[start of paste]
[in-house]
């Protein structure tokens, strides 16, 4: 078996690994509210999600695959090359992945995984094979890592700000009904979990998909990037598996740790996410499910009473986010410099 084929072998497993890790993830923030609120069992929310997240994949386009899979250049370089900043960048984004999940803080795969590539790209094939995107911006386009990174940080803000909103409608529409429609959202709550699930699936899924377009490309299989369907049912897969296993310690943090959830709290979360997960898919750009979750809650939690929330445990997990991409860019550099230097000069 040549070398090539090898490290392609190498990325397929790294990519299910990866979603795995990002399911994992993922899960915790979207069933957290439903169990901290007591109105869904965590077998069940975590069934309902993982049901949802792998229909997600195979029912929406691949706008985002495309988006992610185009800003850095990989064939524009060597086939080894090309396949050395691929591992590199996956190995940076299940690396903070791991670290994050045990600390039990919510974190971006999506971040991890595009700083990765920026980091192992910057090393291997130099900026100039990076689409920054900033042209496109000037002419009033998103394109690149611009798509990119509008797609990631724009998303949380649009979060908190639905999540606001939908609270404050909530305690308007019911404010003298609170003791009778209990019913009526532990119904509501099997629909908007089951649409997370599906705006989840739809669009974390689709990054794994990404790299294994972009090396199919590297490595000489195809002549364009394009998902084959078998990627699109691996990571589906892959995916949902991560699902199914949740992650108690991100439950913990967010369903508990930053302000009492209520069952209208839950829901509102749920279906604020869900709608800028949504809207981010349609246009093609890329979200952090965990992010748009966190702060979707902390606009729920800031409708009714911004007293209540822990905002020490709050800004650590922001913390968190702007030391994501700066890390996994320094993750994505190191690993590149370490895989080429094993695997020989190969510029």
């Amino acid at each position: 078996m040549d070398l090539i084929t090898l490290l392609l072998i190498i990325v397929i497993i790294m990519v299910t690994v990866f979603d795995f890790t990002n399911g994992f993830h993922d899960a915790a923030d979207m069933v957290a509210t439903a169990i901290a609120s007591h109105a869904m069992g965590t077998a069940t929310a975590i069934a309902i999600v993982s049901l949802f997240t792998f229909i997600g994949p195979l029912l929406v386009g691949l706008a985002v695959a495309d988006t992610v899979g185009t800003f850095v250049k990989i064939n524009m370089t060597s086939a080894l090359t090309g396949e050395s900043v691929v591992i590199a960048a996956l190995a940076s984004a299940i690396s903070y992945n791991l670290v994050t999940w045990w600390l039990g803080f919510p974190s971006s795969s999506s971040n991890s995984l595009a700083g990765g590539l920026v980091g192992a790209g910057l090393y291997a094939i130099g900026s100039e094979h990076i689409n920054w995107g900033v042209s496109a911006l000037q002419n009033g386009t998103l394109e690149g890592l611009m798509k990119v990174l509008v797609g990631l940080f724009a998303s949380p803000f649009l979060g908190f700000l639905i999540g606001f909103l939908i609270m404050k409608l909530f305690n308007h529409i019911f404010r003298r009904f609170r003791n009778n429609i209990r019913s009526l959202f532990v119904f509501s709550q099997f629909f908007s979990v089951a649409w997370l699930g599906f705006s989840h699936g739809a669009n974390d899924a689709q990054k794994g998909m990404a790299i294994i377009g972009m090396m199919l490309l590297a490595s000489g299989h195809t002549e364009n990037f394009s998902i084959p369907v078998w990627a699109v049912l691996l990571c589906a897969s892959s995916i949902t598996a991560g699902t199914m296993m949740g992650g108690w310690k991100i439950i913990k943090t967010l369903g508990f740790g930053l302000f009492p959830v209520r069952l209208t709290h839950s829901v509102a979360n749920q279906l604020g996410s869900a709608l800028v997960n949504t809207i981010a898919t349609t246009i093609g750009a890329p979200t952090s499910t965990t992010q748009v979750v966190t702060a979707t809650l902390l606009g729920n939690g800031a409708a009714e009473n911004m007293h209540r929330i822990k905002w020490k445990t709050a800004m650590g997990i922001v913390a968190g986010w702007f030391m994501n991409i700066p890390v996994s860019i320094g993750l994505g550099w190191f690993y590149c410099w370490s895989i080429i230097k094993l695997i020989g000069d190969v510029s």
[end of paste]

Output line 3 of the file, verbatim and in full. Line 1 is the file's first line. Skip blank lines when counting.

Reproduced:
């Amino acid at each position: 078996m040549d070398l090539i084929t090898l490290l392609l072998i190498i990325v397929i497993i790294m990519v299910t690994v990866f979603d795995f890790t990002n399911g994992f993830h993922d899960a915790a923030d979207m069933v957290a509210t439903a169990i901290a609120s007591h109105a869904m069992g965590t077998a069940t929310a975590i069934a309902i999600v993982s049901l949802f997240t792998f229909i997600g994949p195979l029912l929406v386009g691949l706008a985002v695959a495309d988006t992610v899979g185009t800003f850095v250049k990989i064939n524009m370089t060597s086939a080894l090359t090309g396949e050395s900043v691929v591992i590199a960048a996956l190995a940076s984004a299940i690396s903070y992945n791991l670290v994050t999940w045990w600390l039990g803080f919510p974190s971006s795969s999506s971040n991890s995984l595009a700083g990765g590539l920026v980091g192992a790209g910057l090393y291997a094939i130099g900026s100039e094979h990076i689409n920054w995107g900033v042209s496109a911006l000037q002419n009033g386009t998103l394109e690149g890592l611009m798509k990119v990174l509008v797609g990631l940080f724009a998303s949380p803000f649009l979060g908190f700000l639905i999540g606001f909103l939908i609270m404050k409608l909530f305690n308007h529409i019911f404010r003298r009904f609170r003791n009778n429609i209990r019913s009526l959202f532990v119904f509501s709550q099997f629909f908007s979990v089951a649409w997370l699930g599906f705006s989840h699936g739809a669009n974390d899924a689709q990054k794994g998909m990404a790299i294994i377009g972009m090396m199919l490309l590297a490595s000489g299989h195809t002549e364009n990037f394009s998902i084959p369907v078998w990627a699109v049912l691996l990571c589906a897969s892959s995916i949902t598996a991560g699902t199914m296993m949740g992650g108690w310690k991100i439950i913990k943090t967010l369903g508990f740790g930053l302000f009492p959830v209520r069952l209208t709290h839950s829901v509102a979360n749920q279906l604020g996410s869900a709608l800028v997960n949504t809207i981010a898919t349609t246009i093609g750009a890329p979200t952090s499910t965990t992010q748009v979750v966190t702060a979707t809650l902390l606009g729920n939690g800031a409708a009714e009473n911004m007293h209540r929330i822990k905002w020490k445990t709050a800004m650590g997990i922001v913390a968190g986010w702007f030391m994501n991409i700066p890390v996994s860019i320094g993750l994505g550099w190191f690993y590149c410099w370490s895989i080429i230097k094993l695997i020989g000069d190969v510029s």